Energy, Power, and Heat
As a charge carrier moves around a circuit and drops an
amount of potential, V, in time t,
it loses an amount of potential energy, qV.
The power, or the rate at which it loses energy, is qV/t.
Since the current, I, is equal to q/t,
the power can be expressed as:
The unit of power is the watt (W).
As you learned in Chapter 4, one watt is equal to one joule per
VIR and PIV Triangles
Ohm’s Law and the formula for power express fundamental
relationships between power, current, and voltage, and between voltage,
current, and resistance. On occasion, you may be asked to calculate
any one of the three variables in these equations, given the other
two. As a result, good mnemonics to remember are the VIR
and PIV triangles:
If the two variables you know are across from one another,
then multiplying them will get you the third. If the two variables
you know are above and below one another, then you can get the third
variable by dividing the one above by the one below. For instance,
if you know the power and the voltage in a given circuit, you can
calculate the current by dividing the power by the voltage.
Power and Resistance
We can combine the equations for power and Ohm’s Law to
get expressions for power in terms of resistance:
As current flows through a resistor, the resistor heats
up. The heat in joules is given by:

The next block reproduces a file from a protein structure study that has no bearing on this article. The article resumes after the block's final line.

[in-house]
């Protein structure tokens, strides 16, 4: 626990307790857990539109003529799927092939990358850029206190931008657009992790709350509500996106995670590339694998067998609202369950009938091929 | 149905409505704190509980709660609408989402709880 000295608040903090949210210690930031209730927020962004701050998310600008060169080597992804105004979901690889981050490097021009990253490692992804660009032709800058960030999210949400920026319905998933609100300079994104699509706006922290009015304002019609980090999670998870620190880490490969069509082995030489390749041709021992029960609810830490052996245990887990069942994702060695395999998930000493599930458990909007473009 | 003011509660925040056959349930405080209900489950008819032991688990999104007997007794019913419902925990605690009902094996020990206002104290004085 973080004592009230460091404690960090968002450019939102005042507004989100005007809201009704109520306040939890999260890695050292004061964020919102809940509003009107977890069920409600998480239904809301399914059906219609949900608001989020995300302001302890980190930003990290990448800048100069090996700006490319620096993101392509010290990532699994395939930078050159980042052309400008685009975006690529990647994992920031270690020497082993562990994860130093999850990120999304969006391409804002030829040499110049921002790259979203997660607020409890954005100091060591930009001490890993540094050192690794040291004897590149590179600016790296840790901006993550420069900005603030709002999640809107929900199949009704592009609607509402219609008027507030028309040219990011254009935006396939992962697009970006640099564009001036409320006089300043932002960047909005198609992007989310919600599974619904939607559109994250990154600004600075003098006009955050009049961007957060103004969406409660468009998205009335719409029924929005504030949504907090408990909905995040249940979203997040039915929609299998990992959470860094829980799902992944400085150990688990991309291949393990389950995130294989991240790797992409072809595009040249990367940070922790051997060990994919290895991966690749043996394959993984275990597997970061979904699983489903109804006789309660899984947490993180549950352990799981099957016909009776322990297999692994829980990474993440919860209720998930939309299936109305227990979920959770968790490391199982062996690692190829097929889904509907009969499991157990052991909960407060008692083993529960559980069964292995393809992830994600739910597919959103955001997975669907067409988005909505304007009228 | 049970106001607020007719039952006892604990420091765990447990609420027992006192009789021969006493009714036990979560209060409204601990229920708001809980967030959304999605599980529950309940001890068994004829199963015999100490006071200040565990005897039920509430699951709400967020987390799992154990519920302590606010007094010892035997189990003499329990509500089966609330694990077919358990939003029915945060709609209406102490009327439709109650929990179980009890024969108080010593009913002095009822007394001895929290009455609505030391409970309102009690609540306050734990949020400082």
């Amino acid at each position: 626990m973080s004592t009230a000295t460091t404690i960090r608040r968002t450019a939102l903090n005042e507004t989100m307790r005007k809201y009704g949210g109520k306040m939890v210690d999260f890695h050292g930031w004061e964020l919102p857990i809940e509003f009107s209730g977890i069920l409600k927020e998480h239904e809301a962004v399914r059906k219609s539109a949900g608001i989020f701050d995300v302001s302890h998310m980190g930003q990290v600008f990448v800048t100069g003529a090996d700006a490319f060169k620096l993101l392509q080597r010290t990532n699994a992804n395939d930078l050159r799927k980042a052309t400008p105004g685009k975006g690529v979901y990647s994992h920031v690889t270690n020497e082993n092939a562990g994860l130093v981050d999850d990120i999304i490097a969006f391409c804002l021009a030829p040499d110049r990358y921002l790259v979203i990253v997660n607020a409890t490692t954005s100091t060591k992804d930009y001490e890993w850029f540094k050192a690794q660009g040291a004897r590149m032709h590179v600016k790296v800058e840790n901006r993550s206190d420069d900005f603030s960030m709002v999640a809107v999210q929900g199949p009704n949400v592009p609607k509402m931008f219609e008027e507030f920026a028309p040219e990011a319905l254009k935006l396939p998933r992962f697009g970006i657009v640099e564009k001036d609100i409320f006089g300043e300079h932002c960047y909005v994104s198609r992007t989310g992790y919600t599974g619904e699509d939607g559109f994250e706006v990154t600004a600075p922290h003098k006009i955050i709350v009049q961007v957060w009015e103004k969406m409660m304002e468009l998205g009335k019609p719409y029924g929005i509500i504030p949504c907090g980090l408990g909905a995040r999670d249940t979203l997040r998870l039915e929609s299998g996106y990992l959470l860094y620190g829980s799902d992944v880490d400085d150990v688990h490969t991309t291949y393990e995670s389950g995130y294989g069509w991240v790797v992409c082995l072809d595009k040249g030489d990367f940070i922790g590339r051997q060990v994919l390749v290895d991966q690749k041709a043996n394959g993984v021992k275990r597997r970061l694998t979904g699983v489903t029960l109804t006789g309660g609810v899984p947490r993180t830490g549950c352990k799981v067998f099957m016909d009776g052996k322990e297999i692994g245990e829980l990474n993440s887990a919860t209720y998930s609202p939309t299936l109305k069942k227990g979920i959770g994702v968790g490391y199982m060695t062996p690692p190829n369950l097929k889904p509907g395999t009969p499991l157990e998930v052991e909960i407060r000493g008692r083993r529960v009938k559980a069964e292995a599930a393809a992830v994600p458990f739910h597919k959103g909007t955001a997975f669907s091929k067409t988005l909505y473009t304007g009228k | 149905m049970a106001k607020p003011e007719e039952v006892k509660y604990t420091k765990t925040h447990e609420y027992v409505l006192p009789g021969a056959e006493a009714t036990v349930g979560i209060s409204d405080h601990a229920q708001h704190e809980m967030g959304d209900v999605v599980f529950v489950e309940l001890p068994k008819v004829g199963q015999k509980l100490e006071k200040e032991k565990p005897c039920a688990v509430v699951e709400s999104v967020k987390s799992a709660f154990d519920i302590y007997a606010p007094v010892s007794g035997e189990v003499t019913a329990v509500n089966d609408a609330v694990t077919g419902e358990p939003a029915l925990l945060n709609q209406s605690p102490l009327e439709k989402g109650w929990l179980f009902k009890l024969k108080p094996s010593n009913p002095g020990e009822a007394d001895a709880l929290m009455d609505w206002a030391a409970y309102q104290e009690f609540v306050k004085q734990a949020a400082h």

where t is the time in seconds.
In other words, a resistor heats up more when there is a high current
running through a strong resistor over a long stretch of time.
circuit with a potential difference of 10 V is hooked up to a light
bulb whose resistance is 20 . The filament in the light bulb heats up,
producing light. If the light bulb is left on for one minute, how
much heat is produced?
We are being asked for the amount of heat that is dissipated,
which is the product of power and time. We have learned to express
power in terms of voltage and resistance in the formula P
Applying that formula to the problem at hand, we find:
Then, plugging the appropriate numbers into the equation
for heat, we find:
Every minute, the filament produces 300 J
When electric companies determine how much to charge their
clients, they measure the power output and the amount of time in
which this power was generated. Watts and seconds are relatively
small units, so they measure in kilowatt-hours, where one kilowatt
is equal to 1000 watts. Note that the kilowatt-hour,
as a measure of power multiplied by time, is a unit of energy. A
quick calculation shows that: